What’s worse, instead of building on this success, the Obama administration is flat-lining its budget request for next year, at $5.7 billion, although even more Africans will need the life-saving drugs. (The largest American program, the President’s Emergency Fund for AIDS Relief, or Pepfar, is budgeted at $4.35 billion, and the United States will contribute another $1.35 billion to the Global Fund to Fight AIDS, Tuberculosis and Malaria.) The administration’s timidity is particularly hard to understand, given that prominent Republican legislators are already on record supporting more money. After all, it was George W. Bush who unexpectedly tripled funding for AIDS in Africa back in 2003, and who deserves tremendous credit for the much brighter picture today.
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My own concern about AIDS in Africa is personal. Starting in 1978, I spent four years based here in Swaziland, reporting on war and apartheid across the region (see James North, “Black Power on the Move in South Africa,” The Nation, August 30, 1980). During my last visit, in 2008, the atmosphere was pessimistic. Death notices filled the newspapers every day. There were 80,000 orphans, in a nation that has just 1.1 million people; everyone explained that the gogos, or grandmothers, were struggling to look after them. I had already lost some friends: a quiet, friendly store clerk; a corpulent, smart but bombastic high school teacher. Another friend, a professor at the University of Swaziland, told me back then: “Sometimes I look at the students in my biggest lecture course, who are 19, 20, 21 years old. There they are—talking, flirting, giggling, full of life just as students always have been. And then I think that if nothing changes, ten years from now one out of three of them will be dead.”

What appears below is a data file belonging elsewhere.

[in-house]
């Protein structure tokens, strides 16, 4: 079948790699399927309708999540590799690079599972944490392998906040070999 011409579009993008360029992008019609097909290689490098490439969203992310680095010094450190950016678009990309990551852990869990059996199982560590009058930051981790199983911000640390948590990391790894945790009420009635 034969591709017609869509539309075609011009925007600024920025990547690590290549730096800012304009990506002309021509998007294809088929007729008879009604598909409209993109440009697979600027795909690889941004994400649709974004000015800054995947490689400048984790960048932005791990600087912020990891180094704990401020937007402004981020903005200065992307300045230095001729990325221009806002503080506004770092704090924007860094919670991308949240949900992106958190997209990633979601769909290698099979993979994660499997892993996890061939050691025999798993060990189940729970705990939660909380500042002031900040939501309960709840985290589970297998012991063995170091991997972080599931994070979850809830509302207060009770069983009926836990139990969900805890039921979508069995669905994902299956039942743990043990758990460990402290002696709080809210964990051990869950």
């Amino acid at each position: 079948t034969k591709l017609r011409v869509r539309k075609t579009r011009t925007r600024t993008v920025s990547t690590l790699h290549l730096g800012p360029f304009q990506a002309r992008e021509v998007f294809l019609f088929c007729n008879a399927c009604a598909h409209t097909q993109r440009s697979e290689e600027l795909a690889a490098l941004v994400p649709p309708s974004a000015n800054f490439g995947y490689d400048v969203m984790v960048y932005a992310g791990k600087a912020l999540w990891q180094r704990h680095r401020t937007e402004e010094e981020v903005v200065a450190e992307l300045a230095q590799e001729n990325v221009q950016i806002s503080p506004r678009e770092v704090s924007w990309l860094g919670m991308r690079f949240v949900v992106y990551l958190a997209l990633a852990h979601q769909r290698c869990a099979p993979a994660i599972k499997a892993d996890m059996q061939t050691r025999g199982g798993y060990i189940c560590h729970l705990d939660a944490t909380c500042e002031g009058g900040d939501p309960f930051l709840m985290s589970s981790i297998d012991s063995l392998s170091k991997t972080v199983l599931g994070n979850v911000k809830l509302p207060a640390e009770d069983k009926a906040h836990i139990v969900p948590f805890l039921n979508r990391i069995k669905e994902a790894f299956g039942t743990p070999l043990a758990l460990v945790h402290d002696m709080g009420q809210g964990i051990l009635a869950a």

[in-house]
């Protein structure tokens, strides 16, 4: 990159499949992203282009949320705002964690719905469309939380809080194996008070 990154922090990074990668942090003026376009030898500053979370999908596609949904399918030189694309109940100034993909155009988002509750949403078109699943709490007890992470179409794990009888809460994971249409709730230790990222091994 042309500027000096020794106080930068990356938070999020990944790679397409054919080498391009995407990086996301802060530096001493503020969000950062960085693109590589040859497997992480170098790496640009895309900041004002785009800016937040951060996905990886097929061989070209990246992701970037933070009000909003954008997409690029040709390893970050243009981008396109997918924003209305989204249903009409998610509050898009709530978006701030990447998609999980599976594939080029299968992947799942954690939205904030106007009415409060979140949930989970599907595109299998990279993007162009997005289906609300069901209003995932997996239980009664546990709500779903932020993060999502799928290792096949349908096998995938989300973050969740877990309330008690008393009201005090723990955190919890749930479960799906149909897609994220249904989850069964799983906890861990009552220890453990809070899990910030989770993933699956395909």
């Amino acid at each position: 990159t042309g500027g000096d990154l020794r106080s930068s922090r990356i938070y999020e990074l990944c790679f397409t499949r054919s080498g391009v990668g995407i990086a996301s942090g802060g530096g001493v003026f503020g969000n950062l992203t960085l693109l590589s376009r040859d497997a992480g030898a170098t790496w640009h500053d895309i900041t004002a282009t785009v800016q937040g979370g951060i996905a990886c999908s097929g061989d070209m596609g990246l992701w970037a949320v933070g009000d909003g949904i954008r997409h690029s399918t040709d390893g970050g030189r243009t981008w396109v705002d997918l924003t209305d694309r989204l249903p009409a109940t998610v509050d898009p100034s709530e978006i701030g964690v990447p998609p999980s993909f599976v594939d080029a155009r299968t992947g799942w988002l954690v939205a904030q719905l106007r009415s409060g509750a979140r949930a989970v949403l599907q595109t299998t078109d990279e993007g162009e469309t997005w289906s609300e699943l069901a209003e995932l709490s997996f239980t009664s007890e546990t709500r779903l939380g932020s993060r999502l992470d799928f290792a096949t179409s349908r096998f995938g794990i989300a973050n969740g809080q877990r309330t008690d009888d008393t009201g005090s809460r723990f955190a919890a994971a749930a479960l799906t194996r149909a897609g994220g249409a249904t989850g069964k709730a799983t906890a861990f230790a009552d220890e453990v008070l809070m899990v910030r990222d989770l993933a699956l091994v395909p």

Six years later, the fear and despair are lifting. The number of Swazis on ARVs has risen to 79,000—which is 7 percent of the entire population. My friends tell me that everyone who wants the drugs can now get them, free of charge. Perhaps most encouraging, the prevalence of HIV/AIDS has sharply declined among people under age 25.
Stigma and shame are now the biggest obstacle. A Swazi activist organization carried out a survey in 2012 revealing that 45 percent—nearly half—of the people who are HIV-positive still refuse to go to clinics for medication because they are ashamed that their neighbors will learn they contracted the virus. This result, similar in other African countries, shows that stigma is still causing people to die in agony.
My friend Sanele Mdluli is one of Swaziland’s leading activists, who courageously wrote a national newspaper column called “My Life with AIDS” back in his early 20s. He is now 30, with a cheerful new girlfriend. He has always been a curious young man, and he has now somehow developed a love of opera; his mobile phone ringtone is a Verdi aria. He started taking ARVs last year, and he is healthy and energetic. He spends his time conducting workshops all over Swaziland, appearing on radio call-in programs and talking to youth groups.